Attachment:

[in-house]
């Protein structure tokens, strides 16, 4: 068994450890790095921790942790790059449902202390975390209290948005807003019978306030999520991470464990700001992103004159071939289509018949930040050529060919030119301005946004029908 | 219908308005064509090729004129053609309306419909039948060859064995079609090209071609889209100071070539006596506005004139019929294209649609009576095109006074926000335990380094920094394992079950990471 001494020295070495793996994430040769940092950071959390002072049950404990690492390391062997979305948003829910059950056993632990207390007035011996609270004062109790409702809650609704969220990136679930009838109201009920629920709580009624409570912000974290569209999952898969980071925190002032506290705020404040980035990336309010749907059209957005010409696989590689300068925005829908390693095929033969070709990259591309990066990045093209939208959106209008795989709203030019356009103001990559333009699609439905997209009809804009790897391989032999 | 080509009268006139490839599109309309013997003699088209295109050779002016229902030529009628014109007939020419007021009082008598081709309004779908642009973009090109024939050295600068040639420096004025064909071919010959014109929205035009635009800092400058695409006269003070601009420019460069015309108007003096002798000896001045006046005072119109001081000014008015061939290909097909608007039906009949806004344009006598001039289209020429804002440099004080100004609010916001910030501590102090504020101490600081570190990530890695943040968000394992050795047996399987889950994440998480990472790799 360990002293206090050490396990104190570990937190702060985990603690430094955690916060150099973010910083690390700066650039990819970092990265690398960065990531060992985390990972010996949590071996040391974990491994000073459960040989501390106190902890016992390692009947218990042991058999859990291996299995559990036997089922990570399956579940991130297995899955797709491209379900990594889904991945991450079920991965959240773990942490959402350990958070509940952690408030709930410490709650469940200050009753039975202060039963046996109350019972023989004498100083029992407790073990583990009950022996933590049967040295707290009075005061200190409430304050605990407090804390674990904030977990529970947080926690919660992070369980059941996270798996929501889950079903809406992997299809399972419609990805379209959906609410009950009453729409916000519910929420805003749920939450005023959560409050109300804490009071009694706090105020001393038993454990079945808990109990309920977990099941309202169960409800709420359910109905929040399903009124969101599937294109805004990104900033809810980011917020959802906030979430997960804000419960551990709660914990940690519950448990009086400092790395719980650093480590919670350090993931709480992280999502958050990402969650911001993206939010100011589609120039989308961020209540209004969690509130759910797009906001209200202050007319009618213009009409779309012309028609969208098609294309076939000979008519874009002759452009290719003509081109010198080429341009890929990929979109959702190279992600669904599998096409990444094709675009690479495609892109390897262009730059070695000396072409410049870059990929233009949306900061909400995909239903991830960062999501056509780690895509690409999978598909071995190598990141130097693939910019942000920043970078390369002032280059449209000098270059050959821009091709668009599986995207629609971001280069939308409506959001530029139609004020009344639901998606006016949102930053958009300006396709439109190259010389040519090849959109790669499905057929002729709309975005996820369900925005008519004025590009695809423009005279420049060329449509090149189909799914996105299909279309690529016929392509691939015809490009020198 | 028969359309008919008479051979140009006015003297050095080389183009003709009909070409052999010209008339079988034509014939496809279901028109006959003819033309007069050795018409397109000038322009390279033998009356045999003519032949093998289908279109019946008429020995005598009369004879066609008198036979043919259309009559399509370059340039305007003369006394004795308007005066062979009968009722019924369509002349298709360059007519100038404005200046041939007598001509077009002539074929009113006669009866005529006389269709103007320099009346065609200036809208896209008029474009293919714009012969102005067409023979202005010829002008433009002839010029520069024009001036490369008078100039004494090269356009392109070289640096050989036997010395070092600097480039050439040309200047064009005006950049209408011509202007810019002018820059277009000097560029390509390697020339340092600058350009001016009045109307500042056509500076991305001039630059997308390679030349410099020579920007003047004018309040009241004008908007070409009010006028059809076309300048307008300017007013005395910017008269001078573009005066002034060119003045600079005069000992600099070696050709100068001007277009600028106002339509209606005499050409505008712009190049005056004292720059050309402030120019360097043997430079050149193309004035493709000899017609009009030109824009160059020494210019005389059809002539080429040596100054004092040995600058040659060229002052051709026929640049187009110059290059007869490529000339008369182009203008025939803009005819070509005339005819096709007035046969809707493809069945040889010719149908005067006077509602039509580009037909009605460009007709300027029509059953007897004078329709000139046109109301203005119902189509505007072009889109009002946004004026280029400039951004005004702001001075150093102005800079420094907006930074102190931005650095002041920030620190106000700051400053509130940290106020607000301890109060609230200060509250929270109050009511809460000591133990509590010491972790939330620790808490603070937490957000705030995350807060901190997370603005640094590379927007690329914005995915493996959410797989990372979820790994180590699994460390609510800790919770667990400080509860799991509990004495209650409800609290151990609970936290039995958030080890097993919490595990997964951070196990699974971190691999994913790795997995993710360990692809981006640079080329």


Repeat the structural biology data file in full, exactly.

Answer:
[in-house]
């Protein structure tokens, strides 16, 4: 068994450890790095921790942790790059449902202390975390209290948005807003019978306030999520991470464990700001992103004159071939289509018949930040050529060919030119301005946004029908 | 219908308005064509090729004129053609309306419909039948060859064995079609090209071609889209100071070539006596506005004139019929294209649609009576095109006074926000335990380094920094394992079950990471 001494020295070495793996994430040769940092950071959390002072049950404990690492390391062997979305948003829910059950056993632990207390007035011996609270004062109790409702809650609704969220990136679930009838109201009920629920709580009624409570912000974290569209999952898969980071925190002032506290705020404040980035990336309010749907059209957005010409696989590689300068925005829908390693095929033969070709990259591309990066990045093209939208959106209008795989709203030019356009103001990559333009699609439905997209009809804009790897391989032999 | 080509009268006139490839599109309309013997003699088209295109050779002016229902030529009628014109007939020419007021009082008598081709309004779908642009973009090109024939050295600068040639420096004025064909071919010959014109929205035009635009800092400058695409006269003070601009420019460069015309108007003096002798000896001045006046005072119109001081000014008015061939290909097909608007039906009949806004344009006598001039289209020429804002440099004080100004609010916001910030501590102090504020101490600081570190990530890695943040968000394992050795047996399987889950994440998480990472790799 360990002293206090050490396990104190570990937190702060985990603690430094955690916060150099973010910083690390700066650039990819970092990265690398960065990531060992985390990972010996949590071996040391974990491994000073459960040989501390106190902890016992390692009947218990042991058999859990291996299995559990036997089922990570399956579940991130297995899955797709491209379900990594889904991945991450079920991965959240773990942490959402350990958070509940952690408030709930410490709650469940200050009753039975202060039963046996109350019972023989004498100083029992407790073990583990009950022996933590049967040295707290009075005061200190409430304050605990407090804390674990904030977990529970947080926690919660992070369980059941996270798996929501889950079903809406992997299809399972419609990805379209959906609410009950009453729409916000519910929420805003749920939450005023959560409050109300804490009071009694706090105020001393038993454990079945808990109990309920977990099941309202169960409800709420359910109905929040399903009124969101599937294109805004990104900033809810980011917020959802906030979430997960804000419960551990709660914990940690519950448990009086400092790395719980650093480590919670350090993931709480992280999502958050990402969650911001993206939010100011589609120039989308961020209540209004969690509130759910797009906001209200202050007319009618213009009409779309012309028609969208098609294309076939000979008519874009002759452009290719003509081109010198080429341009890929990929979109959702190279992600669904599998096409990444094709675009690479495609892109390897262009730059070695000396072409410049870059990929233009949306900061909400995909239903991830960062999501056509780690895509690409999978598909071995190598990141130097693939910019942000920043970078390369002032280059449209000098270059050959821009091709668009599986995207629609971001280069939308409506959001530029139609004020009344639901998606006016949102930053958009300006396709439109190259010389040519090849959109790669499905057929002729709309975005996820369900925005008519004025590009695809423009005279420049060329449509090149189909799914996105299909279309690529016929392509691939015809490009020198 | 028969359309008919008479051979140009006015003297050095080389183009003709009909070409052999010209008339079988034509014939496809279901028109006959003819033309007069050795018409397109000038322009390279033998009356045999003519032949093998289908279109019946008429020995005598009369004879066609008198036979043919259309009559399509370059340039305007003369006394004795308007005066062979009968009722019924369509002349298709360059007519100038404005200046041939007598001509077009002539074929009113006669009866005529006389269709103007320099009346065609200036809208896209008029474009293919714009012969102005067409023979202005010829002008433009002839010029520069024009001036490369008078100039004494090269356009392109070289640096050989036997010395070092600097480039050439040309200047064009005006950049209408011509202007810019002018820059277009000097560029390509390697020339340092600058350009001016009045109307500042056509500076991305001039630059997308390679030349410099020579920007003047004018309040009241004008908007070409009010006028059809076309300048307008300017007013005395910017008269001078573009005066002034060119003045600079005069000992600099070696050709100068001007277009600028106002339509209606005499050409505008712009190049005056004292720059050309402030120019360097043997430079050149193309004035493709000899017609009009030109824009160059020494210019005389059809002539080429040596100054004092040995600058040659060229002052051709026929640049187009110059290059007869490529000339008369182009203008025939803009005819070509005339005819096709007035046969809707493809069945040889010719149908005067006077509602039509580009037909009605460009007709300027029509059953007897004078329709000139046109109301203005119902189509505007072009889109009002946004004026280029400039951004005004702001001075150093102005800079420094907006930074102190931005650095002041920030620190106000700051400053509130940290106020607000301890109060609230200060509250929270109050009511809460000591133990509590010491972790939330620790808490603070937490957000705030995350807060901190997370603005640094590379927007690329914005995915493996959410797989990372979820790994180590699994460390609510800790919770667990400080509860799991509990004495209650409800609290151990609970936290039995958030080890097993919490595990997964951070196990699974971190691999994913790795997995993710360990692809981006640079080329």